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Research Papers: Gas Turbines: Controls, Diagnostics, and Instrumentation

Air Flow Modulation for Refined Control of the Combustion Dynamics Using a Novel Actuator

[+] Author and Article Information
Fabrice Giuliani1

Department for Gas Turbine Combustion,  Institute for Thermal Turbomachinery and Machine Dynamics, Graz University of Technology, A 8010 Graz, Austriafabrice.giuliani@tugraz.at

Andreas Lang, Klaus Johannes Gradl, Peter Siebenhofer, Johannes Fritzer

Department for Gas Turbine Combustion,  Institute for Thermal Turbomachinery and Machine Dynamics, Graz University of Technology, A 8010 Graz, Austria

1

Corresponding author.

J. Eng. Gas Turbines Power 134(2), 021602 (Dec 07, 2011) (8 pages) doi:10.1115/1.4004147 History: Received April 12, 2011; Accepted April 17, 2011; Published December 07, 2011; Online December 07, 2011

A specific actuator able to modulate the air feed of a gas a burner at a given frequency and amplitude is presented. The Combustion Department at the Institute for Thermal Turbomachinery and Machine Dynamics at the Graz University of Technology has experience on the study of combustion instabilities in gas turbines using a flow excitor. The stability of an industrial burner is tested at elevated pressure and temperature conditions in the frame of the NEWAC project. For practical matters of operation among which the possibility to induce progressively a perturbation when the flame conditions are all set, the need was expressed to design, construct and validate a flexible actuator able to set an air flow modulation at a given frequency and at a desired amplitude level, with the possibility during operation to let these two factors vary in a given range independently from each other. This device should operate within the 0–1 kHz range and 0%–20% amplitude range at steady-state, during transients, or follow a specific time sequence. It should be robust and sustain elevated pressures. The objective is to bring a perturbation in the flow to which the combustor will respond, or not. For elevated levels of pulsation, it can simulate the presence of vortex-driven combustion instabilities. It can also act as a real-time actuator able to respond in frequency and in phase to actively damp a “natural” combustion instability. Other issues are a better and quicker mixing due to the enhanced turbulence level, and pushing forward the blow out limits at lean conditions with controlled injection dynamics. The basic construction is the one of a siren, with an elevated pressure side where the air is throttled, and a low pressure outlet where the resulting sonic jet is sheared by a rotating wheel. A mechanism allows to let vary the surface of interaction between the wheel and the jet. Two electromotors driven by Labview set both frequency and amplitude levels. This contribution describes the actuator’s principles, design, operation range and the results of the characterization campaign.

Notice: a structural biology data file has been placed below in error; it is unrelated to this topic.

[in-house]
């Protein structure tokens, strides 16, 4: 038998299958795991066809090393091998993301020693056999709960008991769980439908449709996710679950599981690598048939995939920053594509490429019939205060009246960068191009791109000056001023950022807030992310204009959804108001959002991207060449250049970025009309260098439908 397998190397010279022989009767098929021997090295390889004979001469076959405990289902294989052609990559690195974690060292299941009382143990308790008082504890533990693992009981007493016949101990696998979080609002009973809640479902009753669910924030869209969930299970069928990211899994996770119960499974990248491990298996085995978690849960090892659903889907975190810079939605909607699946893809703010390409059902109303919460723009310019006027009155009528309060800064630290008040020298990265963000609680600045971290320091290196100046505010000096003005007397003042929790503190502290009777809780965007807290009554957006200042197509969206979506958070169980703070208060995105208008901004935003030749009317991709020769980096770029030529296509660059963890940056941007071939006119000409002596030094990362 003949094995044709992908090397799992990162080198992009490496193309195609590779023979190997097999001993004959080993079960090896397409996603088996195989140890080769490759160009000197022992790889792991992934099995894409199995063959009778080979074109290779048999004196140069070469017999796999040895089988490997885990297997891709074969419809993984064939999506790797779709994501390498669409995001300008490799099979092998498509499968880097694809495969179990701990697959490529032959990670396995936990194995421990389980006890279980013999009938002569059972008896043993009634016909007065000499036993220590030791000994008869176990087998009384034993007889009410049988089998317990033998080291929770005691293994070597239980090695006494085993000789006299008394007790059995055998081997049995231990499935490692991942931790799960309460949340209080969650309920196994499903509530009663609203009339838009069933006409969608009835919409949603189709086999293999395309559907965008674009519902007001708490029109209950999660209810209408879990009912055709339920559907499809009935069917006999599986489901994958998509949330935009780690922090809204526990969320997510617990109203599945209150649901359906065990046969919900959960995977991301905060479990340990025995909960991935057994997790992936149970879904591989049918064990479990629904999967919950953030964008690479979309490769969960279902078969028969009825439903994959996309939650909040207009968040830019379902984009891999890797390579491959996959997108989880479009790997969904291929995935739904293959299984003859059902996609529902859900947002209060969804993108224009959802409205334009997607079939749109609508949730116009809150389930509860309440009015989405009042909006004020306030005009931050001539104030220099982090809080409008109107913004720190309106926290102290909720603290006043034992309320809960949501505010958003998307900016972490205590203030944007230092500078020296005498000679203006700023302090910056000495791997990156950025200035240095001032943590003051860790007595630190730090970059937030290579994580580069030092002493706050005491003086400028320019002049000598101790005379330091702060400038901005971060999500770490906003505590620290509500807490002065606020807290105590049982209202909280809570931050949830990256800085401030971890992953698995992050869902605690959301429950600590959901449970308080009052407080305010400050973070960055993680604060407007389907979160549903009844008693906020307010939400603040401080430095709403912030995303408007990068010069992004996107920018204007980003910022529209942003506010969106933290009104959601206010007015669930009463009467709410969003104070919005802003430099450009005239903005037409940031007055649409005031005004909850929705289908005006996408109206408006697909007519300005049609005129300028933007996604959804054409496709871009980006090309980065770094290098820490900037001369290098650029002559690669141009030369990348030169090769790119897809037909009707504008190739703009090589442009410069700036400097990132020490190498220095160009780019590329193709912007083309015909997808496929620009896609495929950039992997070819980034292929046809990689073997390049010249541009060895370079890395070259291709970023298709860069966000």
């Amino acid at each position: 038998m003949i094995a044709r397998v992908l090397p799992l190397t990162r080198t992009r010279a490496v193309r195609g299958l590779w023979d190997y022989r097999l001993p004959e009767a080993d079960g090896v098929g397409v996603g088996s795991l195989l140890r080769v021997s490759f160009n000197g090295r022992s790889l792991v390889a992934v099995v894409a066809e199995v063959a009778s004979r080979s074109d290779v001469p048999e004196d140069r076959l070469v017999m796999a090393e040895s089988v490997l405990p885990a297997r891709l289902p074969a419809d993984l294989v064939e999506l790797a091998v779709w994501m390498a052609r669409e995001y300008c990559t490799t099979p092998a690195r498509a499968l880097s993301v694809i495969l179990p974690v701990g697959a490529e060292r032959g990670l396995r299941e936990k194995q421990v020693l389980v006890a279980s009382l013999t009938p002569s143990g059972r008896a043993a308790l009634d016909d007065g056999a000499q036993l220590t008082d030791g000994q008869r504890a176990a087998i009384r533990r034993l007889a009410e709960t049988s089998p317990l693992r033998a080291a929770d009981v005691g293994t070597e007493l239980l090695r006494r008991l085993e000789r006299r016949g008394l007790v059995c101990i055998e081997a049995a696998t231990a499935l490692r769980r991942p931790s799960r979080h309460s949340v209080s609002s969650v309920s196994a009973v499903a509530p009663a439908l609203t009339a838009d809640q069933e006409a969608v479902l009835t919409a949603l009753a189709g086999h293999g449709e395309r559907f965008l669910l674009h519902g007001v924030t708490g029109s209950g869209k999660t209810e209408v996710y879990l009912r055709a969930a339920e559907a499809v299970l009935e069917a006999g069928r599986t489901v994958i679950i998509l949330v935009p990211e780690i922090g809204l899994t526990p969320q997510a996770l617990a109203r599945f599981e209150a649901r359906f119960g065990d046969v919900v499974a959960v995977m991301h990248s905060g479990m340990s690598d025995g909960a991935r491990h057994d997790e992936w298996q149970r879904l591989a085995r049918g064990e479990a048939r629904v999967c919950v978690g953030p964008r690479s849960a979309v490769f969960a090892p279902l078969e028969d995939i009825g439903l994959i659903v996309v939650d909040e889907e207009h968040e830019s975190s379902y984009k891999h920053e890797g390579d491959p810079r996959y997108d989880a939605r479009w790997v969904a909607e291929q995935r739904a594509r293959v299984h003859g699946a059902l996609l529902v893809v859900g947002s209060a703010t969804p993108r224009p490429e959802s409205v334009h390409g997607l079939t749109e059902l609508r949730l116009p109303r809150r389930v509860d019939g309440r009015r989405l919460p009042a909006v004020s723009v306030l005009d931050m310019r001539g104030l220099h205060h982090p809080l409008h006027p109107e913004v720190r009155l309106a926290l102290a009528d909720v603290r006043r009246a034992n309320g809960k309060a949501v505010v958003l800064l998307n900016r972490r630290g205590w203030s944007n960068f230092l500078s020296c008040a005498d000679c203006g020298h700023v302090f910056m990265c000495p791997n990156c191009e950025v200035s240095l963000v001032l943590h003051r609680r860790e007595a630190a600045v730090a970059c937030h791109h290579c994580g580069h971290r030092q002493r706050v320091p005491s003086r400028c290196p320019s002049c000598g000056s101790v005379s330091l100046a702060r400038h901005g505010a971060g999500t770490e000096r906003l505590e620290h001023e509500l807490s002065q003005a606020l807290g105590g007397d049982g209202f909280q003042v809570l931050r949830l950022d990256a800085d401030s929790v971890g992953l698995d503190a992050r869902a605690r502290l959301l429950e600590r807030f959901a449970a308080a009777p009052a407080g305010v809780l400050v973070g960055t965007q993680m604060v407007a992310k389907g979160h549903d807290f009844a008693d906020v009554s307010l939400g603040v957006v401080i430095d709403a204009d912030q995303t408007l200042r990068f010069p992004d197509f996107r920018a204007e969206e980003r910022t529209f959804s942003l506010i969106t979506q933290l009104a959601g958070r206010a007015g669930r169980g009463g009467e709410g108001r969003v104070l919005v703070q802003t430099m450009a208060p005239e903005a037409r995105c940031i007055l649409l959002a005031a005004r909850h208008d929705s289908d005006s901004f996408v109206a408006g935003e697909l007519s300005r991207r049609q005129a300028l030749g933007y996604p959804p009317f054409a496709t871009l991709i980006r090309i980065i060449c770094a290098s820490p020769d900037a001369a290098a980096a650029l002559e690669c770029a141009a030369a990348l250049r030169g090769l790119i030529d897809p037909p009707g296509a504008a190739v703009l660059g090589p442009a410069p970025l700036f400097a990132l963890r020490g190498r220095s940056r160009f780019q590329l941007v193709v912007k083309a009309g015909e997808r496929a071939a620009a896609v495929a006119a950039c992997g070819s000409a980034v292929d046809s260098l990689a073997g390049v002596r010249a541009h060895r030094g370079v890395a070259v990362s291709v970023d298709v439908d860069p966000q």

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Copyright © 2012 by American Society of Mechanical Engineers
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References

Figures

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Figure 1

Principles of the TU Graz siren for modulation of air supply, with tunable frequency and amplitude

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Figure 2

Design of the siren. Top: sketch of the siren. Bottom: picture while mounted on the combustion test facility. Thermal protections and separate air-cooled casing for motor cooling are missing.

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Figure 3

Variation of amplitude of the pulsation, proportional to the blocked surface of the nozzle, as a function of the tilt angle set by the positioning motor

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Figure 4

Detail of the feedback sensor and increment wheel

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Figure 5

Time signals. Operation: Po  = 1.8 bar, m·=32g/s,f = 107 Hz, amplitude= 20%.

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Figure 6

Transient operation. Up: time signals. Bottom: 3D amplitude spectra as a function of time. Operation: Po  = 1.3 bar, m·=15g/s,f = 230 Hz down to 0 Hz with an approximate 3 Hz/s deceleration, amplitude= 20%.

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Figure 7

Amplitude modulation. Up: time signals. Bottom: 3D amplitude spectra as a function of time. Operation: Po  = 1.3 bar, m·=15g/s,f = 107 Hz, blockage = 20% start position stepwise down to approximately 10%.

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Figure 8

Batch sequence. Up: time signals. Bottom: 3D amplitude spectra as a function of time. Operation: Po  = 1.8 bar, m·=32g/s.

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Figure 9

Phase averaged LDA measurements for two excitation frequencies, at 30 and 452 Hz

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